Posted by -fjtorres- (226 comments )
Reply Link Flag
HBO, Starz
are enough for me.
Posted by paulsecic (298 comments )
Link Flag
I would also buy an AppleTV built into a touch screen, dumbed-down iMac
that's a pretty good offering.

as for the other options, I really think that if the experience on the PS3 ( lacks DVR or cable card) or XBOX 360 (lacks integrated HD-DVD, cable card, and DVR) were a little better I would prefer them over the boxes of today. I hate the VOD offerings my Comcast service offers. Plus, I would rather be able to switch from VOD, to cable TV, to my music, my pics, my movies ( purchased and home movies), and games all from one interface.
Posted by jamie.p.walsh (288 comments )
Reply Link Flag
I don't have one but I think you just described a Media Center PC. When I can finally replace (not integrate)my Directv set top box with a wmcpc with full HD support, I'll do it. I have been waiting a long time for this.
Posted by tgrenier (256 comments )
Link Flag
Almost Obsolete
These set-top boxes are a waste of money. Remember Divx from Circuit City. These players were more expensive than DVD players, the discs had to be paid for and then every time you watched the disc you had to pay again. People do not want to pay for a box repeatedly. Anyway I can already get thousands of movies from my cable on-demand service and most of these are free. The big deal about these boxes are that the movies are available the same day that the video stores get them but cable is beginning to do that too.
These boxes will be obsolete before most people even know about them.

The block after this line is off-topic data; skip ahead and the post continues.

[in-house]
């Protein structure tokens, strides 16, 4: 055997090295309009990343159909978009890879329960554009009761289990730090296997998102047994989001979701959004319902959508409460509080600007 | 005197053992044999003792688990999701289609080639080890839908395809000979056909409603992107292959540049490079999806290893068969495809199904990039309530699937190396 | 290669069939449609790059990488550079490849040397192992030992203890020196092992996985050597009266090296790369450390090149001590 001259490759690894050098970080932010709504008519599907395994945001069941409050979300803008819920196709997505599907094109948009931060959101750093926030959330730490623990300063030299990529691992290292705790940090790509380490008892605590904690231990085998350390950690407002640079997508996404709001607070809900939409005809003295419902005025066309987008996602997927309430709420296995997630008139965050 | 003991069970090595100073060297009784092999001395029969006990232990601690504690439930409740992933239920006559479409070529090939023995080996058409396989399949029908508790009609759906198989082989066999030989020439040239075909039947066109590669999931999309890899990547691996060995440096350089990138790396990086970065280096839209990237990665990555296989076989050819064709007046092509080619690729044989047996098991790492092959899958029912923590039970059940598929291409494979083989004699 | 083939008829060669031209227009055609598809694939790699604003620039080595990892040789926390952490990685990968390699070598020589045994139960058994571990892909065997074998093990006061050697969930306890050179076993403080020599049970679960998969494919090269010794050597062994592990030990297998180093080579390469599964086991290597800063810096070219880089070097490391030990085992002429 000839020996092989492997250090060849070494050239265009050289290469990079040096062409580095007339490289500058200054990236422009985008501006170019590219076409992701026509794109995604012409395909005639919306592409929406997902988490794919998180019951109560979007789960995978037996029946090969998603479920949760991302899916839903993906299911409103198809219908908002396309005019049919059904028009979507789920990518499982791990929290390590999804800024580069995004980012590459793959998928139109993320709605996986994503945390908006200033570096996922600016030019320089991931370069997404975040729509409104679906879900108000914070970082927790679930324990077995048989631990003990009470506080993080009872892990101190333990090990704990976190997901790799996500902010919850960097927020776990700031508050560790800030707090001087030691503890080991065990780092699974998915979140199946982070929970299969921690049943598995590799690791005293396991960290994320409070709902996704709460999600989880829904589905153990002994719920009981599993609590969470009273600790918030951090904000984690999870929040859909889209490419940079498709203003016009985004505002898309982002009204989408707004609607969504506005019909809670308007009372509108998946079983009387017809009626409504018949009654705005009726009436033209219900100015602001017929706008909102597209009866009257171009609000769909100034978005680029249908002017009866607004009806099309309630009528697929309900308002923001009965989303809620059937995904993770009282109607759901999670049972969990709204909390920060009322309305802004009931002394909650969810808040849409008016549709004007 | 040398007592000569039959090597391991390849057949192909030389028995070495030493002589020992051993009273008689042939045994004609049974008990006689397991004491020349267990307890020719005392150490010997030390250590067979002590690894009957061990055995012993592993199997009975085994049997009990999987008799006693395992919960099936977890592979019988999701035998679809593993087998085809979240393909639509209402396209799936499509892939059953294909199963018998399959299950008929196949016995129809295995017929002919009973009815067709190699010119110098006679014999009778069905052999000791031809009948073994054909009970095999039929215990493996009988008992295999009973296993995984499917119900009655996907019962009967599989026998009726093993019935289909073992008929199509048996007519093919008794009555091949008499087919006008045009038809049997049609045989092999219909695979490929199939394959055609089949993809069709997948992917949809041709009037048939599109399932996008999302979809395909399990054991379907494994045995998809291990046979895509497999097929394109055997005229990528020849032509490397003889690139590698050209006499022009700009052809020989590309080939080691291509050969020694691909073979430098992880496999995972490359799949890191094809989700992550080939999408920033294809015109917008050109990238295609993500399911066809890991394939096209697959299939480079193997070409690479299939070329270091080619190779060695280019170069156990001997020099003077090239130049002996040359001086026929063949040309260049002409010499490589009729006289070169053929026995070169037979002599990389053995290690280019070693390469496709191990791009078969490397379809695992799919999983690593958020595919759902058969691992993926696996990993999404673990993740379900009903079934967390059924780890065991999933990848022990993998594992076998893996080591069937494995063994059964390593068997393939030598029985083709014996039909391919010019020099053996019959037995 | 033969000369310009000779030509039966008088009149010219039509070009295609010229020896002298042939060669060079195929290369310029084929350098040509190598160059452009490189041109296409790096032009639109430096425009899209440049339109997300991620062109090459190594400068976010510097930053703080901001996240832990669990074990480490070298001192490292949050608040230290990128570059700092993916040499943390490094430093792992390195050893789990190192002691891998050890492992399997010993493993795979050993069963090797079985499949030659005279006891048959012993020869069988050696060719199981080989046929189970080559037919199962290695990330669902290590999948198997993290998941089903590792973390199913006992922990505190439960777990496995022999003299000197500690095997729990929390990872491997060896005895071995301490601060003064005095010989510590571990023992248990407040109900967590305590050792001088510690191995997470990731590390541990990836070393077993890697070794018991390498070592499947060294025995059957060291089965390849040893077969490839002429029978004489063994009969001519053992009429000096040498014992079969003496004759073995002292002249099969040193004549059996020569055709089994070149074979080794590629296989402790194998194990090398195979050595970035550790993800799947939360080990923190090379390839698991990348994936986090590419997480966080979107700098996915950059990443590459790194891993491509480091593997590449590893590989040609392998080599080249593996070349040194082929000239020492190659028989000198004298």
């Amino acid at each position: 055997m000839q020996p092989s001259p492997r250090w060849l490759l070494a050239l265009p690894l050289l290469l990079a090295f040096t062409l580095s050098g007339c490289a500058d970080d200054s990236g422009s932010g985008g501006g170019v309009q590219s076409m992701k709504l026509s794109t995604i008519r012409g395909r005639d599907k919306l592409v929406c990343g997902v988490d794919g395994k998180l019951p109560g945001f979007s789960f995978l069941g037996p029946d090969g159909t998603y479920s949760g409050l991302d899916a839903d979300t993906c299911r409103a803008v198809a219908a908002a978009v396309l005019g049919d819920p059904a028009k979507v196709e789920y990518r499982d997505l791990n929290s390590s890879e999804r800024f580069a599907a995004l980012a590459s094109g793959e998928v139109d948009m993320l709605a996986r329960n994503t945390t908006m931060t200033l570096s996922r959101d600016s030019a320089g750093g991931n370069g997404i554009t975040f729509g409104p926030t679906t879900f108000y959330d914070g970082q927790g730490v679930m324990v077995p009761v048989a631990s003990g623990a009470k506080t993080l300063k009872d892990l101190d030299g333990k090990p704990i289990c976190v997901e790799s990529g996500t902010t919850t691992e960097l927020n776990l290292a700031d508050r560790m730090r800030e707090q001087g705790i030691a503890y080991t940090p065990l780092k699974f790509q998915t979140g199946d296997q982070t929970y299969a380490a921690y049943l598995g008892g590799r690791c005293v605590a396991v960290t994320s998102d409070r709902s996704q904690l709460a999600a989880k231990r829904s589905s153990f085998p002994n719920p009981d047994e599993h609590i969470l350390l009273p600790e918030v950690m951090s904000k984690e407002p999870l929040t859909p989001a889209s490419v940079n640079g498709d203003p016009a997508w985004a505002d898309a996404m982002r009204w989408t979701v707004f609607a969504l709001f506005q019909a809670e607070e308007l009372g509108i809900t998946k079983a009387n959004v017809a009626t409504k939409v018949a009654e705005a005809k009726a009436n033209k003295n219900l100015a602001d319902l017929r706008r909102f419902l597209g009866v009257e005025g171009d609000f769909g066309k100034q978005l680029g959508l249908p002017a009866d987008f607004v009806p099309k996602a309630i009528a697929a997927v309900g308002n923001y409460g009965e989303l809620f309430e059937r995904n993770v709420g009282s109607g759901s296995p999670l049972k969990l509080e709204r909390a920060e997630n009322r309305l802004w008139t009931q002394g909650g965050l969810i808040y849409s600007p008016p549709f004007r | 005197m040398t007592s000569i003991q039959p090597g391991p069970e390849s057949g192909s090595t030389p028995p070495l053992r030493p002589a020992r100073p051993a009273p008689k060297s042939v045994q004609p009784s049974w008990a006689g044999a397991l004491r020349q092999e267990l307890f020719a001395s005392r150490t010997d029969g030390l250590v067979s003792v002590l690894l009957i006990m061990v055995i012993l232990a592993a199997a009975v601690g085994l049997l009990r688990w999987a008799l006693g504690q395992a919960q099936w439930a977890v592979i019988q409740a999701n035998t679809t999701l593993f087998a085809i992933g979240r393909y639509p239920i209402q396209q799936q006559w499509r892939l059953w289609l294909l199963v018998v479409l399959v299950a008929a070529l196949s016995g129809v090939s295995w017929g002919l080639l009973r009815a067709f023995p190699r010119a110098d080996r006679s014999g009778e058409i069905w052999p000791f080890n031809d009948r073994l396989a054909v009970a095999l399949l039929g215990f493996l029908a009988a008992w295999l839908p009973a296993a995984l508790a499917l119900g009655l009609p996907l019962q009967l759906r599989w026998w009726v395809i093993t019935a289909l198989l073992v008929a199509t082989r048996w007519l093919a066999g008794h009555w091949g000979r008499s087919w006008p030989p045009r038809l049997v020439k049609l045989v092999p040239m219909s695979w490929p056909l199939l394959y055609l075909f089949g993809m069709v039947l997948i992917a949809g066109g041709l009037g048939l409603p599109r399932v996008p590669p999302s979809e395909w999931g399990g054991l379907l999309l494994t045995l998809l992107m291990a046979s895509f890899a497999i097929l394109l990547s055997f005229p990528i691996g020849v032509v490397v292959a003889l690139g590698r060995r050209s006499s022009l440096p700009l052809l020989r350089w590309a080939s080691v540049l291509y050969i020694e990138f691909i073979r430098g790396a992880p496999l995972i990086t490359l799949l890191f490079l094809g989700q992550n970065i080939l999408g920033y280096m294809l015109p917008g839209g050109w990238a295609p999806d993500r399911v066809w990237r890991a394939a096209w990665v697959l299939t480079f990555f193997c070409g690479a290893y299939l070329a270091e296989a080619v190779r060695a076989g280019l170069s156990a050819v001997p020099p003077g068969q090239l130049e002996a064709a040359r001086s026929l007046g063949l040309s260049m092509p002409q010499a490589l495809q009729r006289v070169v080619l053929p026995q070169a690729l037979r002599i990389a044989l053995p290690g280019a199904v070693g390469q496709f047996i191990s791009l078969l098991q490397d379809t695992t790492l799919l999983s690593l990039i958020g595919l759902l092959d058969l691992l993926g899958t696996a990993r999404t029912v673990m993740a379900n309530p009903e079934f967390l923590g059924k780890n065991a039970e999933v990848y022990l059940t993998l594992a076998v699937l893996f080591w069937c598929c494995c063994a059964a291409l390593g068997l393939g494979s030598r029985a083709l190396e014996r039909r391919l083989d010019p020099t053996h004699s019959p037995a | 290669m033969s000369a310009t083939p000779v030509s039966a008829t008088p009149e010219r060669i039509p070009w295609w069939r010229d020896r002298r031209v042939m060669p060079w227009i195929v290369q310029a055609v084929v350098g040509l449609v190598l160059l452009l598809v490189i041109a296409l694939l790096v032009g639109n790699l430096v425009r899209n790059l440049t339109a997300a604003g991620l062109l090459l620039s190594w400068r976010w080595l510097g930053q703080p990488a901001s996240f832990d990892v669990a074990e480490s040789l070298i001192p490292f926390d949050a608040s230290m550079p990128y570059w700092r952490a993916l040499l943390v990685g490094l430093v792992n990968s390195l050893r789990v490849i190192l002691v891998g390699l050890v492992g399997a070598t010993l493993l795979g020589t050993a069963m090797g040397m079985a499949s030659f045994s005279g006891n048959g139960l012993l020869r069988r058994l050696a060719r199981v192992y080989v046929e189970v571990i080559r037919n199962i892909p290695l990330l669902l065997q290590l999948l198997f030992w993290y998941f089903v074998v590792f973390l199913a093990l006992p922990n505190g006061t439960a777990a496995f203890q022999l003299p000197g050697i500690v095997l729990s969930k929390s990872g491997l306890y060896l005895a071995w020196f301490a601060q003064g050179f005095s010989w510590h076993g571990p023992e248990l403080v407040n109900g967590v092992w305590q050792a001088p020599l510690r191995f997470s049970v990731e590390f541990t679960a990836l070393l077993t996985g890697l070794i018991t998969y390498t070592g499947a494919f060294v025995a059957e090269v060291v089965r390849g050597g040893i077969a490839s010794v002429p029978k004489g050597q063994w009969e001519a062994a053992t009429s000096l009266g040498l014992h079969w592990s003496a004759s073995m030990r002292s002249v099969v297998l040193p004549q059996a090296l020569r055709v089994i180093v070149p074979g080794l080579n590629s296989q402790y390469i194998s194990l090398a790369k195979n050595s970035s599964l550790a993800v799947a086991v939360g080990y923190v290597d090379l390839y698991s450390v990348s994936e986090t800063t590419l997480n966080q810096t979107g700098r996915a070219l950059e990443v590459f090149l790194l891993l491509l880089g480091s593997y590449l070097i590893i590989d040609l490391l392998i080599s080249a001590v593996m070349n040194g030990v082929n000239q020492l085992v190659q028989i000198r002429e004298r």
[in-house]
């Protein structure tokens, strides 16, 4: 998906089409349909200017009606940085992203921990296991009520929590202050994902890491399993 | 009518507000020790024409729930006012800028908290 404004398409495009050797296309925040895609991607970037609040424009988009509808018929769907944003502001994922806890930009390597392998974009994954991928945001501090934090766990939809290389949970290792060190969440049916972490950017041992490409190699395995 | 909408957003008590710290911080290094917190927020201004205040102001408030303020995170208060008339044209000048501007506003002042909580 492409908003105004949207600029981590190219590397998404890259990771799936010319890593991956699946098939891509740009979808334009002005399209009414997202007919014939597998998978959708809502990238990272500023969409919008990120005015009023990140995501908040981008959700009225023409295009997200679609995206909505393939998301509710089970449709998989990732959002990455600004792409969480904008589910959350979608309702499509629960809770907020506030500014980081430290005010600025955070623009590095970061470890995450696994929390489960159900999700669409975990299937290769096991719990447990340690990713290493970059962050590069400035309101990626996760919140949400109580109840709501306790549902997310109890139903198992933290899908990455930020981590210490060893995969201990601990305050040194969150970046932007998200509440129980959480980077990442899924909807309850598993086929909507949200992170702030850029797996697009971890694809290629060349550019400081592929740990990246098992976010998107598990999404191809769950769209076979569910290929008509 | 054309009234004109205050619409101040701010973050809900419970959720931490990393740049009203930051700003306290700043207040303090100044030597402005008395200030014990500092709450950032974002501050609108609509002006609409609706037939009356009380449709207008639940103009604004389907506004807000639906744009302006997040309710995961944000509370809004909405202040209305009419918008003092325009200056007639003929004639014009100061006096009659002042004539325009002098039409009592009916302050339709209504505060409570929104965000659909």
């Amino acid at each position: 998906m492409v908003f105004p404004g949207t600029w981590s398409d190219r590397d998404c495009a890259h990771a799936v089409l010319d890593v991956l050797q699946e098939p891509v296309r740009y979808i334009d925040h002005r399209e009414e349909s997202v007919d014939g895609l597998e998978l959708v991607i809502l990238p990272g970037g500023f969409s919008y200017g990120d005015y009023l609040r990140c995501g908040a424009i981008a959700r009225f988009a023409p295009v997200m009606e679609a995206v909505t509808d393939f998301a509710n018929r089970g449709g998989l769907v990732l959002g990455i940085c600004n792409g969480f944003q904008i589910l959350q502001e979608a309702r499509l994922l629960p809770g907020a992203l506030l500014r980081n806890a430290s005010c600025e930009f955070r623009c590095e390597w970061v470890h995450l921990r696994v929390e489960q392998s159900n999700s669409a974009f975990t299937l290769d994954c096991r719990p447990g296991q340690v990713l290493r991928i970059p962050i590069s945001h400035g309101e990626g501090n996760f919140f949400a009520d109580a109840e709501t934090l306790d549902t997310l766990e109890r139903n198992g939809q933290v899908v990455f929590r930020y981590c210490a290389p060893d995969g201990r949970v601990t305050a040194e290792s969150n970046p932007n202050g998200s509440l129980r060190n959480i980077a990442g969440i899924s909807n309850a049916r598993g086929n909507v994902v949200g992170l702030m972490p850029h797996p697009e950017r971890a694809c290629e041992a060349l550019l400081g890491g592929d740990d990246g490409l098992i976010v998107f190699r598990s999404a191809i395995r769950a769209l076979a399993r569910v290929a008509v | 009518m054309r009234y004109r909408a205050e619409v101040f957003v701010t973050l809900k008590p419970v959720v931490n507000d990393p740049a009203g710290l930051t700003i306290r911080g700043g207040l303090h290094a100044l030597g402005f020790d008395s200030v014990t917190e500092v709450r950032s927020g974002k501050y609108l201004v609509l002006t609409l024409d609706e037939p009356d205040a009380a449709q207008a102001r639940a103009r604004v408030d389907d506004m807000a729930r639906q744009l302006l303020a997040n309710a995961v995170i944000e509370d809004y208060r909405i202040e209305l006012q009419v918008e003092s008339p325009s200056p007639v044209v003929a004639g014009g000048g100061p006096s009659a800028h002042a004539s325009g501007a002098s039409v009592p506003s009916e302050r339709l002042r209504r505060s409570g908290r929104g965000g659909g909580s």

Posted by MacGyver95 (1 comment )
Reply Link Flag
Yes, cable has some movies same day as DVD, but the titles suck
I remember what a debacle Divx was.
Posted by jamie.p.walsh (288 comments )
Link Flag
Or I can pay $59 for a cheap DVD player and get the DVD from Netflix. I can wait a day or two to get a new release and not have to pay for each movie I see. My NetFlix runs me about $1 -$1.50 for each movie I watch.
Posted by (51 comments )
Reply Link Flag
TiVo already has this...
..via Amazon unbox. In fact I just ordered the new series premiering on NBC this fall and they were free! Movie rentals range from .99 to 4.99 and with a broadband connection you can start watching fairly soon. And the quality on my 42" HD Monitor is at least DVD worthy. So I order the movie and start cooking dinner. By the time dinner is ready I can start watching the movie.
Posted by Stormspace (1028 comments )
Reply Link Flag
$4.99 to RENT a movie?
That is outrageous.

Netflix has a good service that is PC only for now. Use windoze to
watch an hour for each dollar a month you pay in netflix deliveries.
Not bad. They say a Mac verison is coming soon.

TiVO and Apple TV together would be hard to beat. If they could